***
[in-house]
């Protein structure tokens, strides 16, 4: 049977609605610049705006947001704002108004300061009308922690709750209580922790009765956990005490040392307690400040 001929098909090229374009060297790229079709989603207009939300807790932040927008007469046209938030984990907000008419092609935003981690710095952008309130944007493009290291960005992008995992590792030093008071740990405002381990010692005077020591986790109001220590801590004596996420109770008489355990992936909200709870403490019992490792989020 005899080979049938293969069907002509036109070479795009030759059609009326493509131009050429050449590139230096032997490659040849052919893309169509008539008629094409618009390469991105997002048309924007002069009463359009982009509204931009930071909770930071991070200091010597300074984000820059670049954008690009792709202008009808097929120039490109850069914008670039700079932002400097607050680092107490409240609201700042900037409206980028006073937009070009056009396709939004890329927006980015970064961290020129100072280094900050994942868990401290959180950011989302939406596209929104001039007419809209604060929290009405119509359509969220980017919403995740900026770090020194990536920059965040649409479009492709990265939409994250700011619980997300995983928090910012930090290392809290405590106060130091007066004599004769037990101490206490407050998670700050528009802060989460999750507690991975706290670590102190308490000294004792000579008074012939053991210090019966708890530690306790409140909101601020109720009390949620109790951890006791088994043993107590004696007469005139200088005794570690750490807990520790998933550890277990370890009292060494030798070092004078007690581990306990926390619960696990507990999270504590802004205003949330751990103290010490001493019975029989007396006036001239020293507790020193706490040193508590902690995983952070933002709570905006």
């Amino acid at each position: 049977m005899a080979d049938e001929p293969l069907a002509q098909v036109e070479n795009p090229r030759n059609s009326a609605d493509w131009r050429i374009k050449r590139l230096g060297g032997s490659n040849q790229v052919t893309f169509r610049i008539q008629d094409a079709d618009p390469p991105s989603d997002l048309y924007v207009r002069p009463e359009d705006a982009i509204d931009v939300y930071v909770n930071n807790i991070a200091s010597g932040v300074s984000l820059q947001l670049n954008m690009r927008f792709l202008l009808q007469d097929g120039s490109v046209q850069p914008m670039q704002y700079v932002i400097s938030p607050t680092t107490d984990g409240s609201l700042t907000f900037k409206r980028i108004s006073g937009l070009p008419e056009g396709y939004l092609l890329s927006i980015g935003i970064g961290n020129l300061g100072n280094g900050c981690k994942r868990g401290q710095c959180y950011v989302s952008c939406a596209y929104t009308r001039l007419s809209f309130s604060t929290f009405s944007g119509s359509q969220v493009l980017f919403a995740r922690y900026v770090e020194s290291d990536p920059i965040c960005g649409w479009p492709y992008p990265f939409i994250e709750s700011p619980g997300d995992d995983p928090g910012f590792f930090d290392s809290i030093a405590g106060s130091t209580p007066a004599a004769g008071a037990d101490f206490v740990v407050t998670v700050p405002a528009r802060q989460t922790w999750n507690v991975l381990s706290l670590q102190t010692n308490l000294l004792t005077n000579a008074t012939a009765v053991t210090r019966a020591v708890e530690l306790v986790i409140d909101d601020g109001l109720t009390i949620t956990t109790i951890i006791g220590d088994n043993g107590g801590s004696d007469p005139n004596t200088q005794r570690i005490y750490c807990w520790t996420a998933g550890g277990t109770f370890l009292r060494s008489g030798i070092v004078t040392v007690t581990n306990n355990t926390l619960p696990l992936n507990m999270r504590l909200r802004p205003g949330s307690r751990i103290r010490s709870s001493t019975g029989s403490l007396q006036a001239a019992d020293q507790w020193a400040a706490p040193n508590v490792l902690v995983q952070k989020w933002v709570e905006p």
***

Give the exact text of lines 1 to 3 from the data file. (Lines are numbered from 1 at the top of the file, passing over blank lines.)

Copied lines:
[in-house]
């Protein structure tokens, strides 16, 4: 049977609605610049705006947001704002108004300061009308922690709750209580922790009765956990005490040392307690400040 001929098909090229374009060297790229079709989603207009939300807790932040927008007469046209938030984990907000008419092609935003981690710095952008309130944007493009290291960005992008995992590792030093008071740990405002381990010692005077020591986790109001220590801590004596996420109770008489355990992936909200709870403490019992490792989020 005899080979049938293969069907002509036109070479795009030759059609009326493509131009050429050449590139230096032997490659040849052919893309169509008539008629094409618009390469991105997002048309924007002069009463359009982009509204931009930071909770930071991070200091010597300074984000820059670049954008690009792709202008009808097929120039490109850069914008670039700079932002400097607050680092107490409240609201700042900037409206980028006073937009070009056009396709939004890329927006980015970064961290020129100072280094900050994942868990401290959180950011989302939406596209929104001039007419809209604060929290009405119509359509969220980017919403995740900026770090020194990536920059965040649409479009492709990265939409994250700011619980997300995983928090910012930090290392809290405590106060130091007066004599004769037990101490206490407050998670700050528009802060989460999750507690991975706290670590102190308490000294004792000579008074012939053991210090019966708890530690306790409140909101601020109720009390949620109790951890006791088994043993107590004696007469005139200088005794570690750490807990520790998933550890277990370890009292060494030798070092004078007690581990306990926390619960696990507990999270504590802004205003949330751990103290010490001493019975029989007396006036001239020293507790020193706490040193508590902690995983952070933002709570905006």
């Amino acid at each position: 049977m005899a080979d049938e001929p293969l069907a002509q098909v036109e070479n795009p090229r030759n059609s009326a609605d493509w131009r050429i374009k050449r590139l230096g060297g032997s490659n040849q790229v052919t893309f169509r610049i008539q008629d094409a079709d618009p390469p991105s989603d997002l048309y924007v207009r002069p009463e359009d705006a982009i509204d931009v939300y930071v909770n930071n807790i991070a200091s010597g932040v300074s984000l820059q947001l670049n954008m690009r927008f792709l202008l009808q007469d097929g120039s490109v046209q850069p914008m670039q704002y700079v932002i400097s938030p607050t680092t107490d984990g409240s609201l700042t907000f900037k409206r980028i108004s006073g937009l070009p008419e056009g396709y939004l092609l890329s927006i980015g935003i970064g961290n020129l300061g100072n280094g900050c981690k994942r868990g401290q710095c959180y950011v989302s952008c939406a596209y929104t009308r001039l007419s809209f309130s604060t929290f009405s944007g119509s359509q969220v493009l980017f919403a995740r922690y900026v770090e020194s290291d990536p920059i965040c960005g649409w479009p492709y992008p990265f939409i994250e709750s700011p619980g997300d995992d995983p928090g910012f590792f930090d290392s809290i030093a405590g106060s130091t209580p007066a004599a004769g008071a037990d101490f206490v740990v407050t998670v700050p405002a528009r802060q989460t922790w999750n507690v991975l381990s706290l670590q102190t010692n308490l000294l004792t005077n000579a008074t012939a009765v053991t210090r019966a020591v708890e530690l306790v986790i409140d909101d601020g109001l109720t009390i949620t956990t109790i951890i006791g220590d088994n043993g107590g801590s004696d007469p005139n004596t200088q005794r570690i005490y750490c807990w520790t996420a998933g550890g277990t109770f370890l009292r060494s008489g030798i070092v004078t040392v007690t581990n306990n355990t926390l619960p696990l992936n507990m999270r504590l909200r802004p205003g949330s307690r751990i103290r010490s709870s001493t019975g029989s403490l007396q006036a001239a019992d020293q507790w020193a400040a706490p040193n508590v490792l902690v995983q952070k989020w933002v709570e905006p």